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Re: Landmarks on web pages

From: Jon Gunderson <jongund@staff.uiuc.edu>
Date: Mon, 09 Mar 1998 09:44:00 -0600
Message-Id: <>
To: Scott Luebking <phoenixl@netcom.com>, w3c-wai-ui@w3.org
I think we want to write the guidelines so they are easy to understand by
developers.  Could browser developers respond to Scotts thoughts on the
format of the guidelines?

At 11:54 AM 3/7/98 -0800, Scott Luebking wrote:
>I have a suggestion which might be helpful for writing the guidelines.
>It is often useful to write guidelines not so much from the perspective of
>the writer but from the perspective of the reader.  This approach can often
>make it easier for the reader to understand.  Since we want browser
>companies to understand the guidelines and agree to implement them, we need
>to think about how the browser company's might look at things.
>Also, the easier it looks to do, the more likely browser developers
>will do the needed work.
>My suspicion is that many of the browsers are written using object-oriented
>technology.  The object-oriented technology has many advantages, but one
>challenge is that good object-oriented programmers need to think
>fairly abstractly about the issues, much more abstractly than programmers
>writing in C, etc.
>The guidelines reference things like headers, links, forms.  One suggestion
>is to come up with an abstract class name for them.  The term 'elements'
>be used, but I think a term which somehow conveys the navigation aspect might
>be very helpful.  (Many elements in HTML are not related to navigation.)
>My suggestion is the term 'landmark elements' or just 'landmarks' for
>(Actually, it might be useful to drop the 'elements' part in case there
>might be navigation points which don't exactly correspond to HTML elements.)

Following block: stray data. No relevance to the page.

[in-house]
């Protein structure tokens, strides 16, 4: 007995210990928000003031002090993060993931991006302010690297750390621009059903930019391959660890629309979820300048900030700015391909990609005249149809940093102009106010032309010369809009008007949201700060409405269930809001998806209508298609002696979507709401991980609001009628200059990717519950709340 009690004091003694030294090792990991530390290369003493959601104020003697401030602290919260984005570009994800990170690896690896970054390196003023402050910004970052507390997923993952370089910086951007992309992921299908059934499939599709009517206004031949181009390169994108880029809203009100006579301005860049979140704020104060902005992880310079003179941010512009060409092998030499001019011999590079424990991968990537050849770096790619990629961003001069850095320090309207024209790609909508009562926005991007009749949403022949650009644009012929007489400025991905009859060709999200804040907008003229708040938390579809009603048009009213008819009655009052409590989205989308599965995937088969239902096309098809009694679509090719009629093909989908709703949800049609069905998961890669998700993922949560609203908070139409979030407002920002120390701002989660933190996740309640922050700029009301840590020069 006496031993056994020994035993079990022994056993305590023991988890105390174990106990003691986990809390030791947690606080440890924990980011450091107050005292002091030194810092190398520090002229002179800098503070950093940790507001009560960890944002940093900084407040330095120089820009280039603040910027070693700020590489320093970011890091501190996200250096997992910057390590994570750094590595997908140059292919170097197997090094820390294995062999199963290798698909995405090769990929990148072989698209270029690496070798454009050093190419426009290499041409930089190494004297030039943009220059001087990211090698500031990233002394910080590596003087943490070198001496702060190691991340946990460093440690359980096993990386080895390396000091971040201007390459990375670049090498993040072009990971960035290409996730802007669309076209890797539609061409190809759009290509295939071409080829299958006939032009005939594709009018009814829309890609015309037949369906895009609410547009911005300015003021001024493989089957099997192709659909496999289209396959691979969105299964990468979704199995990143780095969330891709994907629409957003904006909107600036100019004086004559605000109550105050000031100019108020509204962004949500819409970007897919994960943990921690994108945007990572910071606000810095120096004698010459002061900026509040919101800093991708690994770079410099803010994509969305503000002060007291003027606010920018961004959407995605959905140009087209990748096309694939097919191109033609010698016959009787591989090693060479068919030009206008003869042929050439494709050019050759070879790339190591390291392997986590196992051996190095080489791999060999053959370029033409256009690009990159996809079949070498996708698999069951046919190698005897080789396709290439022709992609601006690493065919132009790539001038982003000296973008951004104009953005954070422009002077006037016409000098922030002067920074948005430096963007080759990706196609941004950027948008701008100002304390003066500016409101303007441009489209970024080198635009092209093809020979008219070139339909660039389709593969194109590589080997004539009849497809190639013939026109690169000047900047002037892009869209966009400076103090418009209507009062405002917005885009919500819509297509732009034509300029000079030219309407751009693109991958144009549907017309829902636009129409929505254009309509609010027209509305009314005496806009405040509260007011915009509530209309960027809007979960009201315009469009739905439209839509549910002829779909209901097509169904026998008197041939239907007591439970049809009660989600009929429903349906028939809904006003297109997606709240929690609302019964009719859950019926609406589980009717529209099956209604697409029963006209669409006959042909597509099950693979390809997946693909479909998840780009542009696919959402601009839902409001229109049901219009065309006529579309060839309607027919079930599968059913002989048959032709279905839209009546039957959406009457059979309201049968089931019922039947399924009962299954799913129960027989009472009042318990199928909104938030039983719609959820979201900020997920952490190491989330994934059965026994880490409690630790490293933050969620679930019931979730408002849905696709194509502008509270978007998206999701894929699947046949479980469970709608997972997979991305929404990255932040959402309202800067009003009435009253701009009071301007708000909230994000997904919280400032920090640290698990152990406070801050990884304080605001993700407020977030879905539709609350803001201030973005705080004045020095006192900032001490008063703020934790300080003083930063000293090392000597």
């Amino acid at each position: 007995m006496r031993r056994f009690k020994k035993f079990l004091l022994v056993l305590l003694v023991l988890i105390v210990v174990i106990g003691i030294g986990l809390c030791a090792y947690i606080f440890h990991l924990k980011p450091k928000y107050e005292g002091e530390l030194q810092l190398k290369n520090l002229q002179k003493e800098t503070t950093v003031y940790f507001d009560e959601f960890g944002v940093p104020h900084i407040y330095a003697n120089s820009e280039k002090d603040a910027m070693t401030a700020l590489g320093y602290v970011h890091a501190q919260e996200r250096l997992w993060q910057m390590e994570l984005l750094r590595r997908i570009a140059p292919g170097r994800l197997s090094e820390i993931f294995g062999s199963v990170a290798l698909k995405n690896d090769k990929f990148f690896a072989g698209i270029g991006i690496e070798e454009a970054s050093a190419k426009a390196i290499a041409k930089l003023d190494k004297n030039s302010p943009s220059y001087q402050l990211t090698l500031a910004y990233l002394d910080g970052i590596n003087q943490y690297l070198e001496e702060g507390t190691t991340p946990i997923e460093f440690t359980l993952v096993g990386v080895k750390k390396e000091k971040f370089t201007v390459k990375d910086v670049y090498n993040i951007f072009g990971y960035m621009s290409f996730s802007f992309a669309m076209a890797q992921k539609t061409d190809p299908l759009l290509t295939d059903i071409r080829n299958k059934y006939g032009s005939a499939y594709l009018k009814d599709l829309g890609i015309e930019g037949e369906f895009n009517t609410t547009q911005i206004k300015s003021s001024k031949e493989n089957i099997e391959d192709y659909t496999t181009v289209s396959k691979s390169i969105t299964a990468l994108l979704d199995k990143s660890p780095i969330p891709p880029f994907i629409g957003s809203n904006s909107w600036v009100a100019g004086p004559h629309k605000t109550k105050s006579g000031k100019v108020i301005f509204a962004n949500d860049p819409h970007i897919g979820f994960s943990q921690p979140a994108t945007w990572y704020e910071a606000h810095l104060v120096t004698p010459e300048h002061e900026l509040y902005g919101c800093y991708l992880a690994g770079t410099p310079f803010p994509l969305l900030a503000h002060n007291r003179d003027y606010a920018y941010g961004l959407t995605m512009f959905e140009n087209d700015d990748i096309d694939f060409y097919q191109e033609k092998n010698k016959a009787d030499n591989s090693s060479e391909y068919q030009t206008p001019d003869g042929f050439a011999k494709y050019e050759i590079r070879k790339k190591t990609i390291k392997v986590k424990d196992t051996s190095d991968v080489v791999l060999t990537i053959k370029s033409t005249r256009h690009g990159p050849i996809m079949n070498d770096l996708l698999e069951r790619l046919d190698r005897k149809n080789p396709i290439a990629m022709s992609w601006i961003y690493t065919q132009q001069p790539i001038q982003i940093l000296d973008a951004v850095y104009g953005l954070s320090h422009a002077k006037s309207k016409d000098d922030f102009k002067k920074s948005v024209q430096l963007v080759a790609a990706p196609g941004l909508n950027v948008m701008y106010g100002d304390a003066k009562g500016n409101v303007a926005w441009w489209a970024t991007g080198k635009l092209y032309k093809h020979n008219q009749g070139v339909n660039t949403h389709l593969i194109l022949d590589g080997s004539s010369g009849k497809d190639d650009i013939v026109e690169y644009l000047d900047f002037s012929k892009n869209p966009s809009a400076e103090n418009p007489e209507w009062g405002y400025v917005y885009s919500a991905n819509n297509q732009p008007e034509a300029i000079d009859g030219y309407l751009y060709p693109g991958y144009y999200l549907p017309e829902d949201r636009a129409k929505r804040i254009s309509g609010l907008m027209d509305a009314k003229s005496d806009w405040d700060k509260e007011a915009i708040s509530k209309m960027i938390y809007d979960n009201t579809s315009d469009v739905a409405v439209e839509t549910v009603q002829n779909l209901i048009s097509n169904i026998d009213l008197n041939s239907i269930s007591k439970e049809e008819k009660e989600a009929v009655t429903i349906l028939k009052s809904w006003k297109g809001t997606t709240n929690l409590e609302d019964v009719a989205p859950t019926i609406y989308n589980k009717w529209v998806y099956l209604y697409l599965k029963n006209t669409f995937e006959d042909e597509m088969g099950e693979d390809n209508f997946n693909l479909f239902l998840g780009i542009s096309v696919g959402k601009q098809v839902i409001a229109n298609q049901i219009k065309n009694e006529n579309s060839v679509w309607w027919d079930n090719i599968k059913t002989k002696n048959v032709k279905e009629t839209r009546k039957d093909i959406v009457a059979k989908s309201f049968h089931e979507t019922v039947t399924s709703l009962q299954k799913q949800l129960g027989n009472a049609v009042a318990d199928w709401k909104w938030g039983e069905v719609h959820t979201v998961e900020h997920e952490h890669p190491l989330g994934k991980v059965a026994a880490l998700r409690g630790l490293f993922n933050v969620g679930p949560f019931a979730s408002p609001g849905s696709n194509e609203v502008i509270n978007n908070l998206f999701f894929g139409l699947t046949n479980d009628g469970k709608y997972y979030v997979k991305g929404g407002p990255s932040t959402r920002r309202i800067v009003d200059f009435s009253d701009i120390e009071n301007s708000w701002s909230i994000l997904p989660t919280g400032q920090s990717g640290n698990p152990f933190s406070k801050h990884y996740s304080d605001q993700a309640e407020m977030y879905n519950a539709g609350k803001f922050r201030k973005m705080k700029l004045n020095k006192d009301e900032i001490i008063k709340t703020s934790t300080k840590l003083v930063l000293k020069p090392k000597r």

>If the abtract class is "landmarks", then various sub-classes can be:
>    links
>    headers
>    paragraphs
>    begin form
>    end form
>    input fields
>    begin list
>    end list
>    list item
>    begin table
>    end table
>    table cell
>The various types of landmarks actually have similarities in navigation.
>Explicit navigation
>    e.g.  go to link numbered 5
>Sequence navigation
>    e.g.  go to next/previous header
>Navigation via list of landarks
>    e.g.  go to zip code field in form
>A few of the landmarks have actions associated with them.  The landmark
>class structure could look like:
>    landmarks
>        headers
>        paragraphs
>        begin form
>        end form
>        begin list
>        end list
>        list item
>        begin table
>        end table
>	table cell
>	action landmarks
>            links
>	    input fields
>The action landmarks could be triggered by explicit specification
>or by having the landmark highlighted in some way.
>Does this class structure make sense?
Jon Gunderson, Ph.D., ATP
Coordinator of Assistive Communication and Information Technology
Division of Rehabilitation - Education Services
University of Illinois at Urbana/Champaign
1207 S. Oak Street
Champaign, IL 61820

Voice: 217-244-5870
Fax: 217-333-0248
E-mail: jongund@uiuc.edu
WWW:	http://www.staff.uiuc.edu/~jongund
Received on Monday, 9 March 1998 10:43:10 UTC

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